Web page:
9 ways to boost your cyber resilience

Adrian Edgar

Best practices to protect your organisation from security breaches

According to the UK Government Official Statistics, the Cyber Security Breaches Survey 2023 reveals that around a third of businesses (32%) and a quarter of charities (24%) have experienced a cyber security breach or attack in the last 12 months. This accounts for approximately 462,000 businesses and 48,000 registered charities.

With data breaches dominating the headlines over the past few months, how prepared is your organisation in the event of a cyber attack? Discover our top 9 best practices to protect your most valuable assets from the threat of a security breach.

9 ways to build cyber resilience across your organisation

1. Use strong passwords

An easy way for hackers to breach networks is to guess usernames and passwords, and they use sophisticated tools to do this. Staff should be advised not to use common passwords, nor use the same password across multiple devices. We recommend deploying a password management tool which generates complex passwords which are harder to exploit. It should be noted that it is no longer recommended to enforce regular password changes as research shows this is counter-productive to good password hygiene.

2. Apply patches and security updates

Unpatched software is an easy way for cyber criminals to access networks. By applying patches and security updates to all systems and software, you can reduce the number of security vulnerabilities on your networks. You can even use a patch management system that automatically manages updates to maintain information security.

3. Install antivirus protection and firewalls 

Antivirus software and firewalls monitor, detect and block malware and suspicious viruses from entering devices and compromising data. They should be installed on every device and regularly reviewed to ensure they are all actively working and remain up to date.

4. Use multi-factor authentication 

Multi-factor authentication (MFA) acts as an additional layer of security to protect users from cyberattacks. Users are alerted to any attempts to log in to their account – and it wasn’t them, they should be encouraged to immediately report it to the IT security team. MFA alone is the most effective first line of defence and should be considered compulsory for all organisations.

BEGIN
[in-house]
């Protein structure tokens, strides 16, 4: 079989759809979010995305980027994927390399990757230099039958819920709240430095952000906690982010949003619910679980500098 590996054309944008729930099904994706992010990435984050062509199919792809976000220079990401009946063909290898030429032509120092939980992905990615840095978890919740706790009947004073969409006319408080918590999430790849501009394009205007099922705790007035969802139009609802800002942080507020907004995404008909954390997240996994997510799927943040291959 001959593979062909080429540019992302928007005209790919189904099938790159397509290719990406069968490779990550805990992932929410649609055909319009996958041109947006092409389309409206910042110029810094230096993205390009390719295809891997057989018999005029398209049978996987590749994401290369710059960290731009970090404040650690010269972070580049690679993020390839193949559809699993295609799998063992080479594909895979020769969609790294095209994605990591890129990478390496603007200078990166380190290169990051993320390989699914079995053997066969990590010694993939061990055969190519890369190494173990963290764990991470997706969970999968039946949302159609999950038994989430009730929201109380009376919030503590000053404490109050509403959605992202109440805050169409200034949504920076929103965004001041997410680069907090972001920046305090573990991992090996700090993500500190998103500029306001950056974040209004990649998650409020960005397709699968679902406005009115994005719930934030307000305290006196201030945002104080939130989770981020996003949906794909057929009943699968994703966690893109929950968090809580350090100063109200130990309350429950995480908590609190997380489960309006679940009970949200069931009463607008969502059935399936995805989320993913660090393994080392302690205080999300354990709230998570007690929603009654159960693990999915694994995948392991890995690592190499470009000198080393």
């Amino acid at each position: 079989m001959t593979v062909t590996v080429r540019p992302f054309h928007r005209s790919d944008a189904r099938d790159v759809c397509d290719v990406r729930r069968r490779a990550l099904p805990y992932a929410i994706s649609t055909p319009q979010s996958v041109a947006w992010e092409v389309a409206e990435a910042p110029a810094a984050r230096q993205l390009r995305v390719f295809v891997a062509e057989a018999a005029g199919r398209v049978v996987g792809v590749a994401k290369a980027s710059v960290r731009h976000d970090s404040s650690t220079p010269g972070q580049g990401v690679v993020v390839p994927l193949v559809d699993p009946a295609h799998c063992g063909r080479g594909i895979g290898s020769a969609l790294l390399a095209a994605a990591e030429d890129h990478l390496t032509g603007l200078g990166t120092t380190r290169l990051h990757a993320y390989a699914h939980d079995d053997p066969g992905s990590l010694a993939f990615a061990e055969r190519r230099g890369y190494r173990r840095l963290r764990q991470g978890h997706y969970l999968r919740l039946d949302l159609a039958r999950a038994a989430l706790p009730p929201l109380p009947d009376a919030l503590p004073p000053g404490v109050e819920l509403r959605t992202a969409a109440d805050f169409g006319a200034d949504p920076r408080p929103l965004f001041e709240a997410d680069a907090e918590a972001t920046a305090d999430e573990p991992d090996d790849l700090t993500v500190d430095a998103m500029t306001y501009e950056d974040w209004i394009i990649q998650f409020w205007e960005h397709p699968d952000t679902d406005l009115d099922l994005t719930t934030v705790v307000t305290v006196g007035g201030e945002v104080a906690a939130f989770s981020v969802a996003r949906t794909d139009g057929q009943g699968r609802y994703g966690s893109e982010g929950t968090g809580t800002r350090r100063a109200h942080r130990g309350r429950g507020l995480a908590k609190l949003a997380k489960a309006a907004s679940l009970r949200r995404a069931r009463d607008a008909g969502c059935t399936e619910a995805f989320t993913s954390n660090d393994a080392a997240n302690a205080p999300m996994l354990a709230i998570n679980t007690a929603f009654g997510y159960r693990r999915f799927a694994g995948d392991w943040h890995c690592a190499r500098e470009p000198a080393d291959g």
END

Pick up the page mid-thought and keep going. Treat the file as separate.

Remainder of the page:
5. Staff training

85% of breaches involve a human element so effectively, your people are the first line of defence in preventing a cyberattack. End user education and awareness are critically important to prevent security breaches. All employees should receive regular cyber security training how to recognise phishing emails and other security threats – as well as how to report them to help the IT team identify the attack, remove intruders, and immediately secure all accounts. Microsoft 365 contains inbuilt tools to help spot weaknesses in the way staff detect and manage phishing attempts. Contact us to find out if this is included in your plan.

6. Know your network

Ensure you can identify all devices and users on your network to detect any suspicious activity, such as users accessing files they don’t need or moving files to other parts of the network. We suggest that you log activity for at least month to track activity to defend your network effectively.

7. Backup your network and test regularly

Regular backups and testing are vital processes to maintain cyber resilience and minimise disruption in the event of a cyber threat. One of the most effective data backup strategies is the 3-2-1 rule, where you should hold 3 copies of your data, with 2 copies stored on different media, and one at an offsite location.

8. Assess your vendors and monitor supply chains

You may allow external stakeholders and other third parties to have access to certain elements of your network. Remain up to date on users to ensure any access that is no longer required is removed immediately. It’s also worth looking at your suppliers’ security practices, as if their network is breached, yours could be compromised, too.

9. Create a solid cybersecurity policy

A clear cyber security policy provides essential guidelines and processes how to detect, respond and remediate in case of a breach. A comprehensive policy should include a disaster recovery plan, access management, security testing and an incident response plan so your staff and IT teams know the steps and procedures that should be implemented in the event of a cyber threat to ensure operations resume as quickly as possible.

How to improve your cyber resilience in 2023

More than 98.2 million individuals were impacted by the 10 biggest data breaches in the first half of 2021, with three of the 10 largest breaches occurring at technology companies.

Today, a cyberattack is no longer a matter of if for your organisation. It’s a matter of when.

The best way to ensure that your organisation is safe is by applying proactive measures. Now.

AspiraCloud can enhance your existing security processes or even design and implement a new cyber security solution for your school, charity or business. Simply visit our website to read more or contact us today.

Get prepared and get protected.